Kelly Willis returns after five years with the much-anticipated Translated From Love. Produced by long-time collaborator Chuck Prophet, Translated From Love is Willis' most sonically adventurous album to date. Prophet says of Willis, "She's one of those singers who can make a track come alive. She's got that kind of charisma."
Translated From Love gives nods to five decades of rock, pop and country with `60s girl group drum sounds one minute and strings-drenched C&W angst the next. Its 12 tracks are comprised of originals, intriguing and unexpected covers (including a vintage Vox organ-fueled take on Iggy Pop's "Success" and Adam Green's retro-cool "Teddy Boys") plus collaborations with Prophet, acclaimed singer-songwriter Jules Shear and Kelly's husband, ace country songwriter Bruce Robison.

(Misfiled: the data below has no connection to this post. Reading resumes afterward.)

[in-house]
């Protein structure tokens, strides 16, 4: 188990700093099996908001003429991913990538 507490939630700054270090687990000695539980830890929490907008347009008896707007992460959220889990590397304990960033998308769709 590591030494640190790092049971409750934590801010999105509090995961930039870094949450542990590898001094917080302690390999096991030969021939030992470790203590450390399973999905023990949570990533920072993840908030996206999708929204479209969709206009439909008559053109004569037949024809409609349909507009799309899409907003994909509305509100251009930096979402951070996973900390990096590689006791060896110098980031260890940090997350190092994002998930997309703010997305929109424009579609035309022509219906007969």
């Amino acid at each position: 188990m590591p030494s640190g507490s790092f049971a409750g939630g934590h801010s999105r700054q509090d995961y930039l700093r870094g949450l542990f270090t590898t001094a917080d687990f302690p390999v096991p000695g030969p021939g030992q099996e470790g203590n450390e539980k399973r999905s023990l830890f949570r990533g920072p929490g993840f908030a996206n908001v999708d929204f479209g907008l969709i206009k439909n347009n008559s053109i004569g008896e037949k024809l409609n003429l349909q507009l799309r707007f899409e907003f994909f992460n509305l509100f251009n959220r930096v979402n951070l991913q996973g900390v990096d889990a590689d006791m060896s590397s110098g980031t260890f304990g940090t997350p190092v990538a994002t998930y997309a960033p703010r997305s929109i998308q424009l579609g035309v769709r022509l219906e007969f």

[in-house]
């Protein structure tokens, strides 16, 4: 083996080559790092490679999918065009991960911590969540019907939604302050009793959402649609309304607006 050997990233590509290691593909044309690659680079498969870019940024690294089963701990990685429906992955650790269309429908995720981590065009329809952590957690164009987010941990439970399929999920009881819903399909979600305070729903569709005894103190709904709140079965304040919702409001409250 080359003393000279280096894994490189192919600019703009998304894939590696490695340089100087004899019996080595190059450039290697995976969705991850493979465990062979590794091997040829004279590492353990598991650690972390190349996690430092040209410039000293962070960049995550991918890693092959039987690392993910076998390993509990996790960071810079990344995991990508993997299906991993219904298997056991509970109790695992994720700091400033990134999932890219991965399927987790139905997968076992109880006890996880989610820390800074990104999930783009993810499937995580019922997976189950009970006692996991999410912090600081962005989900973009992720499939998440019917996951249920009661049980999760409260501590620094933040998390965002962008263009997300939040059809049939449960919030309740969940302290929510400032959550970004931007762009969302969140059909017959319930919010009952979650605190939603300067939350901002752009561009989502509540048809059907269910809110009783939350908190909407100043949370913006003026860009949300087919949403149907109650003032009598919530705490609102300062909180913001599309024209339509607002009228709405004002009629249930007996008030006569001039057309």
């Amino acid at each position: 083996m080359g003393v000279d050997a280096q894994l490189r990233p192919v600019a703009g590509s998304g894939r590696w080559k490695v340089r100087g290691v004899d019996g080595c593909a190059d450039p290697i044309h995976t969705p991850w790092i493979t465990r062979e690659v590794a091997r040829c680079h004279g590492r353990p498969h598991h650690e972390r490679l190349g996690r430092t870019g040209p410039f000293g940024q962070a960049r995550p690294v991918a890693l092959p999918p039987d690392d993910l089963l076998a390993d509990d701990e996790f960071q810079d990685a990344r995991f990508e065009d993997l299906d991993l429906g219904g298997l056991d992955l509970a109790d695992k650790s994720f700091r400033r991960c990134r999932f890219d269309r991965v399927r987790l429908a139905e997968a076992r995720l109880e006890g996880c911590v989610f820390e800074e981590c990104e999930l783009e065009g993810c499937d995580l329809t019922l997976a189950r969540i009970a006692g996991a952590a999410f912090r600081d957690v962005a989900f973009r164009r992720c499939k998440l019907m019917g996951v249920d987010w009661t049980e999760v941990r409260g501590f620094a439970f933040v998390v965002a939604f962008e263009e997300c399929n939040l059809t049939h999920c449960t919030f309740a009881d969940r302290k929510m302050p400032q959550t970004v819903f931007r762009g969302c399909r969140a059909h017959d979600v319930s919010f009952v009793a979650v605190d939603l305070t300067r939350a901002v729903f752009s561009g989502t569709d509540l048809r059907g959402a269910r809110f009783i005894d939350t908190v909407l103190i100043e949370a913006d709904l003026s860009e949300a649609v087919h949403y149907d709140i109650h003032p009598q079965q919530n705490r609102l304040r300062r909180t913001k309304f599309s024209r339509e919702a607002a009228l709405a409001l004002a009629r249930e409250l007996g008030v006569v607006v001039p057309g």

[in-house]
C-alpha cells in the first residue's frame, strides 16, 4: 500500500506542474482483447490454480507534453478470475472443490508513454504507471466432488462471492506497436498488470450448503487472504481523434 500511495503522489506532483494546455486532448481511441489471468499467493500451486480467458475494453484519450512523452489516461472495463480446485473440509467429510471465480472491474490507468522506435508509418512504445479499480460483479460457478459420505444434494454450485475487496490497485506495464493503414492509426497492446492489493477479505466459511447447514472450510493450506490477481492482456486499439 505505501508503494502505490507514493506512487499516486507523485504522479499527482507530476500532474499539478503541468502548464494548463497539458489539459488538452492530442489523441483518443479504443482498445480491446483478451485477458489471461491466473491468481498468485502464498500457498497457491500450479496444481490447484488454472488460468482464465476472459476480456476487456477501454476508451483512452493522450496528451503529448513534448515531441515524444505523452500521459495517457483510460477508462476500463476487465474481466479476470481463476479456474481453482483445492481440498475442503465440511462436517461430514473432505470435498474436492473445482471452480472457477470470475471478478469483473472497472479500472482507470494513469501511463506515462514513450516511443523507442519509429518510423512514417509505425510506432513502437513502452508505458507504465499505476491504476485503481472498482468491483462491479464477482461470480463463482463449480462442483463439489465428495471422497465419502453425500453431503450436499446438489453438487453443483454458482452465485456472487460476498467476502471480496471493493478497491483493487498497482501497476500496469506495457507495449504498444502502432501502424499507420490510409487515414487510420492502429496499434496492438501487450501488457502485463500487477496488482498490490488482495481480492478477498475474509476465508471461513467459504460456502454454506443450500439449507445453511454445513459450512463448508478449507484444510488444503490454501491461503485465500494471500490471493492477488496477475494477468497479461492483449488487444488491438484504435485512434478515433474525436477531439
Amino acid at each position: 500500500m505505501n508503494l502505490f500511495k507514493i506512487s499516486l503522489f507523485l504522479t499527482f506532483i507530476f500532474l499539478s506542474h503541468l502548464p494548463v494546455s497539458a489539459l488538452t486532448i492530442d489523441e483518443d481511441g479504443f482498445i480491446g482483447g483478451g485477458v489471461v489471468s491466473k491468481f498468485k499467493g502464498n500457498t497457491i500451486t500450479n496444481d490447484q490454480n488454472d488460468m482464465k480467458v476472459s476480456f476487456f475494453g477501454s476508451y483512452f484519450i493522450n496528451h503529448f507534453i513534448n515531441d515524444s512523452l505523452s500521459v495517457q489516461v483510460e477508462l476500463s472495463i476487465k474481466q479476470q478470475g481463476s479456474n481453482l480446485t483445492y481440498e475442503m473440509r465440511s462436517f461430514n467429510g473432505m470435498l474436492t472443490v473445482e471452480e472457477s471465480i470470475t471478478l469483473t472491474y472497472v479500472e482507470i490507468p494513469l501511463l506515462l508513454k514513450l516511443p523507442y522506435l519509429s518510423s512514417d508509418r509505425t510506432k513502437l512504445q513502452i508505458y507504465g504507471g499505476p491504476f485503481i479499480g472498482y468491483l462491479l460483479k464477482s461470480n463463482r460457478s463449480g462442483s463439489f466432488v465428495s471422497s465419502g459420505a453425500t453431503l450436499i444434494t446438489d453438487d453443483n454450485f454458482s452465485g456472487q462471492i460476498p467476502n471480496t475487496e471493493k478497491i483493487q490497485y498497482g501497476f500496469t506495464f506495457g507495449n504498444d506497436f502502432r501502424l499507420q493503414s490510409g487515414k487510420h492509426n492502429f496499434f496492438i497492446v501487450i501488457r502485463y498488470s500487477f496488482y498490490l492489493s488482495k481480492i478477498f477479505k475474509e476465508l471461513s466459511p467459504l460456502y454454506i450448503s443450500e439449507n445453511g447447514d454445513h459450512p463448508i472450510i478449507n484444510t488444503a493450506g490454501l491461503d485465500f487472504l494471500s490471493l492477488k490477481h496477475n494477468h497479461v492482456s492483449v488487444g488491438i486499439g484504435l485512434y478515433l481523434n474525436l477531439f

With her vocal twang and timbre, Kelly Willis will never sound anything but country. Even so, she's long been adventurous in her choice of material, and her first release in five years is her most expansive to date, as collaborations with producer/guitarist Chuck Prophet and songwriter Jules Shear (who also provides backing vocals) bring a freshness to her signature style. Half of these cuts could have fit on a previous Willis album; the other half wouldn't have fit on any of them--yet somehow they all fit together. The biggest surprise is a cover of Iggy Pop's "Success," with an arrangement that channels the Sir Douglas Quintet's Vox keyboards (with the Gourds contributing to the call-and-response). Other twists include the propulsive pop lilt of "Nobody Wants to Go to the Moon Anymore," the touch of Phil Spector girl-group grandeur in "Don't Know Why," the Chuck Berry guitar and gender reversal of "Teddy Boys," and the hint of Van Morrison's "Brown-Eyed Girl" in "The More That I'm Around You." With results that transcend category, Willis sounds like an artist renewed. --Don McLeese